Turkey sees the PYD and its YPG militia group as branches of the Kurdistan Workers' Party, a Kurdish group that Ankara has long fought and considers a terrorist group.



Advertisements

Latest Canada & World News

  • Ont. teen subject of Amber Alert wasn't actually abducted, police say

    Canada News CTV News
    MISSISSAUGA, Ont. - Police in Peel Region west of Toronto say a 15-year-old girl who was the subject of an Amber Alert on Monday was not kidnapped as initially suspected. The alert had cited witnesses as saying the girl had been forced into a van in Mississauga by two men. Source
  • Okla. shooting victim saved by plate in neck: investigators

    World News CTV News
    TAHLEQUAH, Okla. - Investigators say a metal plate in an Oklahoma man's neck saved him from paralysis or worse when he was shot. Robert Thurman told 911 dispatchers Friday that his sister Gretchen Thurman shot him, The Tahlequah Daily Press reported. Source
  • South Korean court denies request to arrest Samsung Group chief

    World News CBC News
    A South Korean court on Thursday denied a special prosecutor clearance to arrest the head of Samsung Group, the country's largest conglomerate, amid a graft scandal that has led to the impeachment of President Park Geun-hye. Source
  • Virginia man who killed noted musician and his family is executed

    World News CBC News
    Virginia has executed a man convicted of killing two young girls and their parents during a New Year's Day home invasion more than 11 years ago. Authorities say 39-year-old Ricky Gray was pronounced dead at 9:42 p.m. Source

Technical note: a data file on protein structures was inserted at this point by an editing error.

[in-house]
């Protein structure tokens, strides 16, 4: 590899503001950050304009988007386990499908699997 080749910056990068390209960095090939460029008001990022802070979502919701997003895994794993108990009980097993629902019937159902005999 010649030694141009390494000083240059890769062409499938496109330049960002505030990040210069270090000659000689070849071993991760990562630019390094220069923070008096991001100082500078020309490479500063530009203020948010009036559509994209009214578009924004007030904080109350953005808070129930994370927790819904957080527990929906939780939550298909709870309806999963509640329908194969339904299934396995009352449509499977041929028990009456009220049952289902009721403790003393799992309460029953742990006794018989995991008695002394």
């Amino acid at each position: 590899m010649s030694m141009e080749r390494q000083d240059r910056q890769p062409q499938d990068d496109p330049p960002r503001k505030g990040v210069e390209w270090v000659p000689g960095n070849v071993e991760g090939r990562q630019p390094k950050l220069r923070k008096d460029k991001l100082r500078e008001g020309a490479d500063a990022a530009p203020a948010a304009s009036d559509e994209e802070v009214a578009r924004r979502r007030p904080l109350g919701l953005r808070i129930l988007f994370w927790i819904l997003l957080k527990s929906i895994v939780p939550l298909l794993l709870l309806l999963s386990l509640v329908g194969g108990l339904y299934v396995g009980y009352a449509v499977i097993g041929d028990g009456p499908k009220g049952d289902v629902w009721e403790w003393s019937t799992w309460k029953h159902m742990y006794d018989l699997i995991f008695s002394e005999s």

• Alaska volcano erupts again, sends ash cloud to 31,000 feet

    World News CTV News
    ANCHORAGE, Alaska - An Alaska volcano active since mid-December has erupted again. Bogoslof Volcano in the Aleutian lslands erupted at 1:20 p.m. Wednesday and sent up an ash cloud estimated at 31,000 feet. The Alaska Volcano Observatory raised the aviation threat code to red, the highest level. Source
  • Hardworking Winnipeg server gets life-changing $1,000 tip

    Canada News CTV News
    A Winnipeg restaurant server thought one of her customers was out to lunch when she received a life-changing $1,000 tip on Saturday. Jennifer Peitsch choked back tears of joy as she asked if the woman’s extravagant gratuity on an $87.15 meal at Mongo’s Grill was indeed real. Source
  • Dramatic video shows two armed robberies in central Alberta

    Canada News CTV News
    Two separate, but equally frightening, armed robberies were caught by surveillance cameras in central Alberta. During the past month there have been a number of armed robberies in the area, which are being investigated by RCMP. Source
  • So long from White House: Obama aims final messages at Trump

    World News Toronto Sun
    WASHINGTON — Barack Obama stepped behind the White House podium for the last time Wednesday, fielding questions from the crush of journalists crammed in for the occasion and offering assurances to Americans watching on TV. But at times, his answers seemed aimed at an audience of one: the man who will replace him at noon Friday. Source
  • PM Trudeau should protect Kathy Katula from trolls: Tory MP

    Canada News Toronto Sun
    Justin Trudeau must protect real Canadians like Kathy Katula from Liberal trolls and haters, a Conservative MP says. Carleton MP Pierre Poilievre came to the aid of Katula — the 54-year-old Buckhorn, Ont. grandmother who made headlines for her emphatic plea to the PM to not pile the carbon tax onto her as she’s already towing the poverty line — and said Trudeau needs to as well. Source
  • WikiLeaks' Julian Assange backs away from extradition pledge

    World News CTV News
    PARIS -- WikiLeaks founder Julian Assange retreated from his pledge to accept extradition to the U.S. if Chelsea Manning was granted clemency, arguing Wednesday via his lawyers that what he was really asking for was an immediate pardon for the ex-Army analyst. Source